What do you do if your government turns statist? In a nutshell, you're screwed. Since the government writes, interprets, and enforces the rules, small acts of statism (a tariff here, a prohibition there) quickly grow, each previous transgression justifying the next. The road into statism is well-mapped, and my superficial knowledge of history indicates that it leads to one destination: the grave (usually yours, but you might get to share it, too...).

So how do we libertarians prevent our government from turning statist? The usual answers seem to be in the form of written rules that the government promises (cross it's heart) to obey. These rules are to be administered, defined, and enforced by the same entity they apply to. And who guards those selfsame guardians? In theory, the people that live under the government are "Eternally vigilant" against transgression. But vigilance is nothing without action. If my guard dog is vigilant, but doesn't bark, what good is it? "Vigilance" against statism usually takes the form of torches, pitchforks, and rope -- "Shooting every politician with whom one disagrees", as Mr. Miles said. What sort of goverment would suffer that willingly?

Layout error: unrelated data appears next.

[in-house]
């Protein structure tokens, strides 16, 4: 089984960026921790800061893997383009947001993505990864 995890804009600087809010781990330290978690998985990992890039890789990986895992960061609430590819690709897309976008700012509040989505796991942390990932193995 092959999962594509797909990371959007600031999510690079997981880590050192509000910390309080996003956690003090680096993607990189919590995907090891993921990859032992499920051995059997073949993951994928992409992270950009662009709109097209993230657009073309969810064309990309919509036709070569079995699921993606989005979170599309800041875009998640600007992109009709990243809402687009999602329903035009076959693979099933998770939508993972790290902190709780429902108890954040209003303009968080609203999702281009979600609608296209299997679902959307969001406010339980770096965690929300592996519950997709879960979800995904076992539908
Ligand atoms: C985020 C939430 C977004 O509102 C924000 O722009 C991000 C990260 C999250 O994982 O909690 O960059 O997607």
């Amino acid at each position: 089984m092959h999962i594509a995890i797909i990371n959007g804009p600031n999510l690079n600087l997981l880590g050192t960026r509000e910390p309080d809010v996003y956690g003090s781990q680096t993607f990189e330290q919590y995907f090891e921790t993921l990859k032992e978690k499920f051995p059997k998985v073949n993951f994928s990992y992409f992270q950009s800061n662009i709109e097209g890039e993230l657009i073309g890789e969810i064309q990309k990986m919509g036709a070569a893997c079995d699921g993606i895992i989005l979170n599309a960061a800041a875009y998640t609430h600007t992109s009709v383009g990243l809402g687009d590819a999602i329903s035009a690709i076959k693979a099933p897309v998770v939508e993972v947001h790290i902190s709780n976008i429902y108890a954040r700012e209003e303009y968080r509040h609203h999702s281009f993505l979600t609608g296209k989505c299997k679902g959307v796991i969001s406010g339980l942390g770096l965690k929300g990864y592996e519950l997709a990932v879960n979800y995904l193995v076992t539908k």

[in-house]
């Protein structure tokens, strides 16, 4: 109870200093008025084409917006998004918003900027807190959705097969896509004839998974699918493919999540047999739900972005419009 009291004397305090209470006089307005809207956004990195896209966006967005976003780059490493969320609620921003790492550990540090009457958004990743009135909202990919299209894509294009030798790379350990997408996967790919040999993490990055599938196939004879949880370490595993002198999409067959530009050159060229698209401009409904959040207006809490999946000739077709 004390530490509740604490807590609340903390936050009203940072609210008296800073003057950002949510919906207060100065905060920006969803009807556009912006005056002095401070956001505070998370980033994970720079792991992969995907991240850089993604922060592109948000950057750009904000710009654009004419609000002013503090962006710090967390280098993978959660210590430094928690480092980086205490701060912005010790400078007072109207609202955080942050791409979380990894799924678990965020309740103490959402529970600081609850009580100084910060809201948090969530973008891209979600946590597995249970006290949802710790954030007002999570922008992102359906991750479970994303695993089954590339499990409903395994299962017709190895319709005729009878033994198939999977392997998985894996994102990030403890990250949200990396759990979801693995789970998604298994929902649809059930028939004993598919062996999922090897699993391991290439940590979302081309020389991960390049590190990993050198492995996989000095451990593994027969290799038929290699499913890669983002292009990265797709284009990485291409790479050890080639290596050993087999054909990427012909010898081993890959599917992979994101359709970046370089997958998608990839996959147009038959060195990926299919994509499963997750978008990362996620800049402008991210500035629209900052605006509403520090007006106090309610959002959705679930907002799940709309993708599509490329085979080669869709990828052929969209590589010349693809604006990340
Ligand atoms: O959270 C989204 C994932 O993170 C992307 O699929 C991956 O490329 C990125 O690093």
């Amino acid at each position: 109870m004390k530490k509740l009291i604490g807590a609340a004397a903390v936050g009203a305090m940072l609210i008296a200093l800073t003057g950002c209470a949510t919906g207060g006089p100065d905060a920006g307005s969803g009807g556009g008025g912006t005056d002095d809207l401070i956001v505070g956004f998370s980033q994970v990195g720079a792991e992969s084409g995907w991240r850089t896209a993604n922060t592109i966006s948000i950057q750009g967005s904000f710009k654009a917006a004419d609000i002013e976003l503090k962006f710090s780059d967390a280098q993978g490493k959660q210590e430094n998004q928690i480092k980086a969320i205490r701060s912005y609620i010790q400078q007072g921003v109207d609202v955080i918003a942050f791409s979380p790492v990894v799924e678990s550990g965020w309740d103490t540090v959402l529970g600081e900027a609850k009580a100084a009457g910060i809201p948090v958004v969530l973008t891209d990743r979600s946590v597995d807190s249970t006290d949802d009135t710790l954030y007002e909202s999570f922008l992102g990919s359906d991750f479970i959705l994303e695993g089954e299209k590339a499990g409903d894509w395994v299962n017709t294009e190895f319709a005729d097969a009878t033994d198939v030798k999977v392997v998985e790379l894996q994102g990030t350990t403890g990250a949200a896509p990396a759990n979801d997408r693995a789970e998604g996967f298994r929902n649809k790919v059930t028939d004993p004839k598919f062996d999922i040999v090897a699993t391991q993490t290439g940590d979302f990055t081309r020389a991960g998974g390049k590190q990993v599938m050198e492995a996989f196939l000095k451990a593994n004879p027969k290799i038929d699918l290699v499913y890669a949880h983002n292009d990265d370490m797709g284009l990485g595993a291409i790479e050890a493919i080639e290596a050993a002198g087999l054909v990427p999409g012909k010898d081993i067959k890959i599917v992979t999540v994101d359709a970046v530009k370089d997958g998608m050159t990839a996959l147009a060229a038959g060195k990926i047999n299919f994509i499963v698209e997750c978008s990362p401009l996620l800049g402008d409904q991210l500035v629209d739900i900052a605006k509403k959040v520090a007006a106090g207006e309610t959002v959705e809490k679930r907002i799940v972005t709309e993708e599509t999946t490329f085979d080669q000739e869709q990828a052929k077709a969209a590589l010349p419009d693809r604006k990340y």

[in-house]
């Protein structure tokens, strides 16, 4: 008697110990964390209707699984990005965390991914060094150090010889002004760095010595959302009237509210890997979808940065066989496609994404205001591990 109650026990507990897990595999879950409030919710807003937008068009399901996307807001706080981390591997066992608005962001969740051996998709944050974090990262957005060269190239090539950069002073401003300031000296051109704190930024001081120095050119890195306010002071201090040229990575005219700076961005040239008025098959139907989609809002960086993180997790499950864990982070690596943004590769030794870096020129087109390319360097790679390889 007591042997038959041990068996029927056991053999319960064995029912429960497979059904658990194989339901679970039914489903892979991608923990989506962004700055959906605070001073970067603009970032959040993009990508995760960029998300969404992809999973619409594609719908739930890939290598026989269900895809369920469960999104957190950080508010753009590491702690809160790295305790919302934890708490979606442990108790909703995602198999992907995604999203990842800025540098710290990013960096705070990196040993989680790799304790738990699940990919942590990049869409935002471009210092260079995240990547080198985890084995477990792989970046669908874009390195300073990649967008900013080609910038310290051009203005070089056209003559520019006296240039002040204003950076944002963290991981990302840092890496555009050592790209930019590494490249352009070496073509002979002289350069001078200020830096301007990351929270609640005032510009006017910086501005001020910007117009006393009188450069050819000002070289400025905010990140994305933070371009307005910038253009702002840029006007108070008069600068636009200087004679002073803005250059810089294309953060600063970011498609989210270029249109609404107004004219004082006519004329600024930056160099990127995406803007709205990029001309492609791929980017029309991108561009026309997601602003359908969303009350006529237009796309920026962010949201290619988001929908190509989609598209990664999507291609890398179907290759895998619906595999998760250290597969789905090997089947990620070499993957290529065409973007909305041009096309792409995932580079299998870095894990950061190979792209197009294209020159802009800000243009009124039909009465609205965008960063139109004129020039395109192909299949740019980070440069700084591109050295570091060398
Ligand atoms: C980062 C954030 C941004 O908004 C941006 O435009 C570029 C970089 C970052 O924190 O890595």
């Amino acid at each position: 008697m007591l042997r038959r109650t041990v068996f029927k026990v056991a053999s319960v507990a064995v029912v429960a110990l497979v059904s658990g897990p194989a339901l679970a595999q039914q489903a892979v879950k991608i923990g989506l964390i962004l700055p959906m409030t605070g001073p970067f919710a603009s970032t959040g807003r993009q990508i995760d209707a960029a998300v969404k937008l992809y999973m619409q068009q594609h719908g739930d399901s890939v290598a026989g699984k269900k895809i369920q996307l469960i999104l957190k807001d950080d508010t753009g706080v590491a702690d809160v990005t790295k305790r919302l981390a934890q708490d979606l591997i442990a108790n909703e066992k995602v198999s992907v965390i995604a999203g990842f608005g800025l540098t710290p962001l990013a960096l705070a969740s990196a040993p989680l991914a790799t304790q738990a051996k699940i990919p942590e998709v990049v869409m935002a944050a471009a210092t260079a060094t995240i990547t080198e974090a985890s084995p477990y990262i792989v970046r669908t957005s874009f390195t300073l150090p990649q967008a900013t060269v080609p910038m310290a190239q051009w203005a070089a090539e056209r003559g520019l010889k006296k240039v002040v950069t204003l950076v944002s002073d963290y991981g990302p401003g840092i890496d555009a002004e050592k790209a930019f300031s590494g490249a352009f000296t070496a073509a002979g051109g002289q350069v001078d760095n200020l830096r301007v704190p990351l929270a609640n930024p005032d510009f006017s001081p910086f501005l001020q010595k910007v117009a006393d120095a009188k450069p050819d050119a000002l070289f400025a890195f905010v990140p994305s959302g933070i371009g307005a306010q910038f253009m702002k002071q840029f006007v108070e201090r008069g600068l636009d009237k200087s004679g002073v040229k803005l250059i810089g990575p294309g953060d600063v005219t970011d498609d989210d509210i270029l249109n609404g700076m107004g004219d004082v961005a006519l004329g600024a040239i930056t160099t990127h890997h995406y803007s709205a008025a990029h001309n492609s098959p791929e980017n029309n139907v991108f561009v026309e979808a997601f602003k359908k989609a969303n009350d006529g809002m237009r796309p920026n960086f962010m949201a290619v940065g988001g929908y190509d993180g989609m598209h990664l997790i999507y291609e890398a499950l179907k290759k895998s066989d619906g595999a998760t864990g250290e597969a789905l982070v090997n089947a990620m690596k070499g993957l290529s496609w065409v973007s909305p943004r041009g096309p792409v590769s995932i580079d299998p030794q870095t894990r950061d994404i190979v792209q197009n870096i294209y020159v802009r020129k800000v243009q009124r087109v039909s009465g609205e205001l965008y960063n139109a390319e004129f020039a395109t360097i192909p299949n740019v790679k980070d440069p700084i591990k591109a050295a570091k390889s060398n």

The only "service" that the government would provide is the "problem of violent agression". How, exactly, would government solve this problem? Imprison violent people? Conscript them into the government police? Slave labor, perhaps? Nationwide disarmament? Certainly we have quite an abundance of government at present, which mostly seems to *permit, encourage, and endorse* violence (after all, more violence means more government power...).